Lime with partially acidic plants?

MiniGerdener876April 1, 2013

I'm using a mixture of pine bark, compost, and peat moss (about equal proportions, slightly more pine bark) in my container/raised bed. I can't get all the correct ingredients for either of Al's mixes so I settled with this. I might add Perlite also if its not light enough. I'm growing tomatoes, carrots, a mix of lettuces, and garlic in the bed. From what I've read these vegetables like more acidic soil I believe? Should I still add lime? I was going to use the Espoma lime if needed. It's an organic garden.

I'm also hoping to use this same mix with strawberries, mint, and miniature roses. They're in separate containers though.

This post was edited by MiniGerdener876 on Mon, Apr 1, 13 at 21:36

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shazaam(NC 7B)

The pH for pine bark and peat moss is in the 4 to 5 range, so, even if your compost is neutral, your combined pH is still likely to be at the lower end of what's ideal for vegetable crops in garden soil. That being said, I've seen Al (tapla) make the point that pH in container media isn't nearly as important is it is in the ground, and that a slightly lower pH is preferable when growing in containers. So, raising the pH with lime might not be essential, but, unless your fertilizer provides Ca and Mg, I'm not sure that I'd recommend leaving it out entirely.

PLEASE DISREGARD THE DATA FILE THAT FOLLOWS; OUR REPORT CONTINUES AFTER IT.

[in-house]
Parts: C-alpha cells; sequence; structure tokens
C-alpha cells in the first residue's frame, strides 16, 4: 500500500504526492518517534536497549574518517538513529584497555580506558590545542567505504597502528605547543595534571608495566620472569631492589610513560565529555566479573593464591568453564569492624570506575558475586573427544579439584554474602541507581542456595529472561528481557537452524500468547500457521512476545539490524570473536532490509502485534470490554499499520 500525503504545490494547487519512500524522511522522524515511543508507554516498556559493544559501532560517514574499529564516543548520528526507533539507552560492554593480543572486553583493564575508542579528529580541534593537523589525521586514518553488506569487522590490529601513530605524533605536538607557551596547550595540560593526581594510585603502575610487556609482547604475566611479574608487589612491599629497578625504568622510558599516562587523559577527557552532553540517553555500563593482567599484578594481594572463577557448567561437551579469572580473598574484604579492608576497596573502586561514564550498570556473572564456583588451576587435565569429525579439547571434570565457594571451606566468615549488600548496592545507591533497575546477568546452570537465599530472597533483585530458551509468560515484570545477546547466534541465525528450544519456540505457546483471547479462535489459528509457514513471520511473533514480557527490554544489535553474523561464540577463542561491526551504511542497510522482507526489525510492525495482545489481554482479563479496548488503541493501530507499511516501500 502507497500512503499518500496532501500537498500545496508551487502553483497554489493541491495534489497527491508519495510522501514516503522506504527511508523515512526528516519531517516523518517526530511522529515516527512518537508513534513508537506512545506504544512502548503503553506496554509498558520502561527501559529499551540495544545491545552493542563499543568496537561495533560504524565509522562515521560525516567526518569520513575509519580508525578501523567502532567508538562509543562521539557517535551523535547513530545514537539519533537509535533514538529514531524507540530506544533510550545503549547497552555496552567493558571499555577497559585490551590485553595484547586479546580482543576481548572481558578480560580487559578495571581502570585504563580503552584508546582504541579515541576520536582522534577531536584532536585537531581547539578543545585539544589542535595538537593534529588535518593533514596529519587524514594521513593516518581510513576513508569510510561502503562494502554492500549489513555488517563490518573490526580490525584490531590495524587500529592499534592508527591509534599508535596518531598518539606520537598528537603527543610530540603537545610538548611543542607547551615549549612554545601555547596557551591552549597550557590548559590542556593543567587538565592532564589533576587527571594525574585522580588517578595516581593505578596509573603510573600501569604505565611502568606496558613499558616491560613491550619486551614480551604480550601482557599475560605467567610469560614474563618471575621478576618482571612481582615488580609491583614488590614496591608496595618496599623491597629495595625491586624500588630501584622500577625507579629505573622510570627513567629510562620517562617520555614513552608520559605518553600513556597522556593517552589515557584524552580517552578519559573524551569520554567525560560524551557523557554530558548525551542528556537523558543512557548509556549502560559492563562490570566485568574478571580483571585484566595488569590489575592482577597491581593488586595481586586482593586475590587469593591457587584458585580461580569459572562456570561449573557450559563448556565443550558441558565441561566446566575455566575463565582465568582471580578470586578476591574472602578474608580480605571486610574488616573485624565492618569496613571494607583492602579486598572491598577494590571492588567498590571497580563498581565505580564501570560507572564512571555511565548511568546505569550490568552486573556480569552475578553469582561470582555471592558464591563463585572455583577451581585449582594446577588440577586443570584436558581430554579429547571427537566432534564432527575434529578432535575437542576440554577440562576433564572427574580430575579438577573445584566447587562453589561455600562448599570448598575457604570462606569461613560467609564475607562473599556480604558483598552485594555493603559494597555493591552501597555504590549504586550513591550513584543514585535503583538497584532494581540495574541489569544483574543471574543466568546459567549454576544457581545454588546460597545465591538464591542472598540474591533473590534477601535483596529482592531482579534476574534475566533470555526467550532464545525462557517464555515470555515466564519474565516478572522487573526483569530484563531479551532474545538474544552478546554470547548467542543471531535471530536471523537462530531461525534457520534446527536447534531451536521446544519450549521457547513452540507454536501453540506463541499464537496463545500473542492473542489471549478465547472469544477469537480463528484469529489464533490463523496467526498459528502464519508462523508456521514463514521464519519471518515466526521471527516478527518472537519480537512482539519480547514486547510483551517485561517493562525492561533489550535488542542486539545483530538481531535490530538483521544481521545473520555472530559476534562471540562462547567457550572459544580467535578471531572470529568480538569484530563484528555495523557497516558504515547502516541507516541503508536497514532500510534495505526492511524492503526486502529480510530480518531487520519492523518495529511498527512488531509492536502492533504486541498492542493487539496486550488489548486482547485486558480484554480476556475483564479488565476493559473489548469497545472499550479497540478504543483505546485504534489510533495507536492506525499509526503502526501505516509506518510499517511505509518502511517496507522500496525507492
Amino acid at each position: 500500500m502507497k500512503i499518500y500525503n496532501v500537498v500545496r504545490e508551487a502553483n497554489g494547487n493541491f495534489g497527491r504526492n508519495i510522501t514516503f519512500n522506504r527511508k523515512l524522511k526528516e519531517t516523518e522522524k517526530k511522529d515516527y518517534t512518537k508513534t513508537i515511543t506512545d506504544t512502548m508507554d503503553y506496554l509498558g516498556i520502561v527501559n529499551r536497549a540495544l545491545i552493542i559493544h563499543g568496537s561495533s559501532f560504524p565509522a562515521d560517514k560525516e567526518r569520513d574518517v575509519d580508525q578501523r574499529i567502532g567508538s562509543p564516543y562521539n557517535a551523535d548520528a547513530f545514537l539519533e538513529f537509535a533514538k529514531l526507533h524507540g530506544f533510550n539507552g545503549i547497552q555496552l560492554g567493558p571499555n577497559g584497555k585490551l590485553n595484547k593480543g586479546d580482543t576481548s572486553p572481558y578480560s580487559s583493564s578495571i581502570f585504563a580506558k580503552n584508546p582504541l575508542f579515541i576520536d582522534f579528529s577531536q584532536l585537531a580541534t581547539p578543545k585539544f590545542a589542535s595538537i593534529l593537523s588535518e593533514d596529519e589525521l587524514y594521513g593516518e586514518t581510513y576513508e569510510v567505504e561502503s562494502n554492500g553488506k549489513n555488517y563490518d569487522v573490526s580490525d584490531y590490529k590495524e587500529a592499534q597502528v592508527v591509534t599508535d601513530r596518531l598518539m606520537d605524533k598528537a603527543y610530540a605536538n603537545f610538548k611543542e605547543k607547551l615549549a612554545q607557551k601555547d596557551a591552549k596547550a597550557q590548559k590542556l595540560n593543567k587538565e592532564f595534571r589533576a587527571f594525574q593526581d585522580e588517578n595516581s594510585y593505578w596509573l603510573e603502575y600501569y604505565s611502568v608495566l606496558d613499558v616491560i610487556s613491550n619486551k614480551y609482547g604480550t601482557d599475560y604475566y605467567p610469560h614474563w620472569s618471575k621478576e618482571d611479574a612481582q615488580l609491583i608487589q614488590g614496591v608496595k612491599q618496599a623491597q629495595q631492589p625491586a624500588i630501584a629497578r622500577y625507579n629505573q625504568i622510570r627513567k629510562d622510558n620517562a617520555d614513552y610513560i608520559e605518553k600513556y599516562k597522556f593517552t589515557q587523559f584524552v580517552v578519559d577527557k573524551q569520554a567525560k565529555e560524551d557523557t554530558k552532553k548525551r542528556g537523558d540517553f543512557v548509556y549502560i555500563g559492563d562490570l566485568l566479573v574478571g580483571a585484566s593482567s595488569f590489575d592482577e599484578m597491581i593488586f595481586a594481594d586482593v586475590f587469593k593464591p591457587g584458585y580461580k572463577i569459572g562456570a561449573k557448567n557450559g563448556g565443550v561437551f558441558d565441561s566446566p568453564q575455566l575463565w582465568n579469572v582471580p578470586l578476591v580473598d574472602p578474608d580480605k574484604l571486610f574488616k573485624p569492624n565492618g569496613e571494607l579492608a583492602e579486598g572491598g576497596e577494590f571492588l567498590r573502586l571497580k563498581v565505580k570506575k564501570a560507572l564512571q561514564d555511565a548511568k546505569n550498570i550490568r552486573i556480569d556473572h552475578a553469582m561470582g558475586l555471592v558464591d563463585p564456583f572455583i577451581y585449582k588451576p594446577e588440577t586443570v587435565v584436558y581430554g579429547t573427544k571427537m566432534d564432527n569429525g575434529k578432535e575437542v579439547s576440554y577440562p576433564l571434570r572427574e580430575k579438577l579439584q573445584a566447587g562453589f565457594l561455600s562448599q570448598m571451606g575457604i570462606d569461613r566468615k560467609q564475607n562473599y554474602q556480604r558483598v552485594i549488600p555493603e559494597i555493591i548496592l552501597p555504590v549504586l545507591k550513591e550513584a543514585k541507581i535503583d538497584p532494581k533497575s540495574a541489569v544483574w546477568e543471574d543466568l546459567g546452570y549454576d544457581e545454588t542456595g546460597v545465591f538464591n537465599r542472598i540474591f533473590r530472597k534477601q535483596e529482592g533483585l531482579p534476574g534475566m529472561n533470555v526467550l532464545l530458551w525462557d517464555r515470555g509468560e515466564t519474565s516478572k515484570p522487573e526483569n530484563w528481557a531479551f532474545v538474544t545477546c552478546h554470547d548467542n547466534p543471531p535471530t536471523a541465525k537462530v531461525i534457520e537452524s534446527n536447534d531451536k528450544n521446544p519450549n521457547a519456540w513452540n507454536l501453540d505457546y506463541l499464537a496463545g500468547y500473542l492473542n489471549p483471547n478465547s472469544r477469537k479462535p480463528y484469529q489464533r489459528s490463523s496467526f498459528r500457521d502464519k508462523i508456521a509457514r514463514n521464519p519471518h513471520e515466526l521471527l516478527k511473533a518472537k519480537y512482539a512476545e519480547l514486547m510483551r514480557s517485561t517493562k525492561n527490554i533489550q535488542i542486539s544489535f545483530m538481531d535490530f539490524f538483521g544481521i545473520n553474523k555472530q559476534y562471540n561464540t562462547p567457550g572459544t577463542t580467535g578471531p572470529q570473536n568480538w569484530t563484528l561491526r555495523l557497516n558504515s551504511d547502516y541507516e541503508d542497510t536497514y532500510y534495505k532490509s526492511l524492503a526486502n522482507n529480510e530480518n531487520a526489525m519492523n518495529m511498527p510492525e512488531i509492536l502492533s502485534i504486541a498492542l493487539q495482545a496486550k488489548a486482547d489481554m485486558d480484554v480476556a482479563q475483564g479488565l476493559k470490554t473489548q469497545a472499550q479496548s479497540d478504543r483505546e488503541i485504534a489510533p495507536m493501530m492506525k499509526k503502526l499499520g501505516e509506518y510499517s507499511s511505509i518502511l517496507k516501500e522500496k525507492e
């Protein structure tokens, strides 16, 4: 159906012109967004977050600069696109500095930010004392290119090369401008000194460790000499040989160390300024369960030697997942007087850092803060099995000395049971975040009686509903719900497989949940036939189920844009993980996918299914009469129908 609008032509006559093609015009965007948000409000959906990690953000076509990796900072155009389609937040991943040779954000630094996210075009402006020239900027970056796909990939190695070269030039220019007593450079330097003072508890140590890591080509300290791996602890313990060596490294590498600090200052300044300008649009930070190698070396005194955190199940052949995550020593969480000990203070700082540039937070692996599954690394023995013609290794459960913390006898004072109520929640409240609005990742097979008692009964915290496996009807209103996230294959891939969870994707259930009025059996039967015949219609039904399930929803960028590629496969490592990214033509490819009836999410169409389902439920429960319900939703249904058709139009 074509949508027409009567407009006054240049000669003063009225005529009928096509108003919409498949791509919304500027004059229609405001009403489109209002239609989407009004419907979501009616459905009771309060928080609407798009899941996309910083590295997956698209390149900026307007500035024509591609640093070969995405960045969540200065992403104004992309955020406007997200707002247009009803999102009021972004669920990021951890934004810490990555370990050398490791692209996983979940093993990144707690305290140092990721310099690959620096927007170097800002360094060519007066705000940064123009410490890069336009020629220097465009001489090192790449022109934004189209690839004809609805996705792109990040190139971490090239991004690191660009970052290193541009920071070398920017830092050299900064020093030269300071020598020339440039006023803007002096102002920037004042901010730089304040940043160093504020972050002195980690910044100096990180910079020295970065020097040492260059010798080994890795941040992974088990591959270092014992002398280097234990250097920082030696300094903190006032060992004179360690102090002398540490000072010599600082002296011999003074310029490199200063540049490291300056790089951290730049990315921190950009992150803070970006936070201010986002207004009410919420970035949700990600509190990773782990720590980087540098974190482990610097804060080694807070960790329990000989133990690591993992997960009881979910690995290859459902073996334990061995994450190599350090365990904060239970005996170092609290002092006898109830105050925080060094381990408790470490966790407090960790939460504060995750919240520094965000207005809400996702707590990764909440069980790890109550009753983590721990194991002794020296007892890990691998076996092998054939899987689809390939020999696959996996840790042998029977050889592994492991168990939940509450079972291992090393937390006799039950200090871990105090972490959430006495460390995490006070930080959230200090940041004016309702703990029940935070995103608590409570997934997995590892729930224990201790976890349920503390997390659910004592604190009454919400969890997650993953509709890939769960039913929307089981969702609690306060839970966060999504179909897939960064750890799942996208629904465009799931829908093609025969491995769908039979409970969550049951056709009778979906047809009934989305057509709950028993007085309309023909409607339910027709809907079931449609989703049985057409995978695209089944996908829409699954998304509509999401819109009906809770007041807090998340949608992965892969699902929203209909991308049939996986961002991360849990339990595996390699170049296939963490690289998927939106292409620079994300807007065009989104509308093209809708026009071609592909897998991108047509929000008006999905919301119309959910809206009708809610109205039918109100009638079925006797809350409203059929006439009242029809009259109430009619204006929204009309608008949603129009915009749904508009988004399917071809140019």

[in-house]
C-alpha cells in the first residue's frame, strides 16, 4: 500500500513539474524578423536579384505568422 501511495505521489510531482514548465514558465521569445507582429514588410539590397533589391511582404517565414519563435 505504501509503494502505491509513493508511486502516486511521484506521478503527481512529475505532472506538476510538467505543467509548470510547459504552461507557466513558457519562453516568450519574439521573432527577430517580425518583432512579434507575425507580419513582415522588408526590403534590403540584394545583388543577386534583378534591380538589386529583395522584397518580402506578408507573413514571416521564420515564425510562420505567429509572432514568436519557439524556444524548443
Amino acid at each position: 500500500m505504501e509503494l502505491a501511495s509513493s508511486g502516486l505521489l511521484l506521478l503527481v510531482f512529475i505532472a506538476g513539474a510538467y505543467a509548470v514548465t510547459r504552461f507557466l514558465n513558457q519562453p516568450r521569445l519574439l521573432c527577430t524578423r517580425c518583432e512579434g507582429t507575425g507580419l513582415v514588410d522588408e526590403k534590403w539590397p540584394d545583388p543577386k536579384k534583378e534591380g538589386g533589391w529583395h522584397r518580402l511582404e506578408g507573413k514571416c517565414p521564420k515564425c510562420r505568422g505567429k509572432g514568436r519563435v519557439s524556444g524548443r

I've provided a link (below) to an older thread that might be helpful.

Here is a link that might be useful: pH in Al's 5-1-1 Mix

This post was edited by shazaam on Tue, Apr 2, 13 at 16:08

    Bookmark   April 2, 2013 at 3:53PM
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The fertilizer I'm using is the Espoma garden tone which does have calcium and magnesium, along with that I'm using fish emulsion also. That link was interesting, thank uou for it. I'm thinking I should be ok then.

    Bookmark   April 2, 2013 at 7:03PM
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greenman28 NorCal 7b/8a

I recommend that you add the Lime.

I add the Lime, I add some Osmocote, and I also supplement fertilization with Foliage Pro (which also provides Calcium and Magnesium).


    Bookmark   April 3, 2013 at 3:44PM
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DWD2(10a, Sunset 17)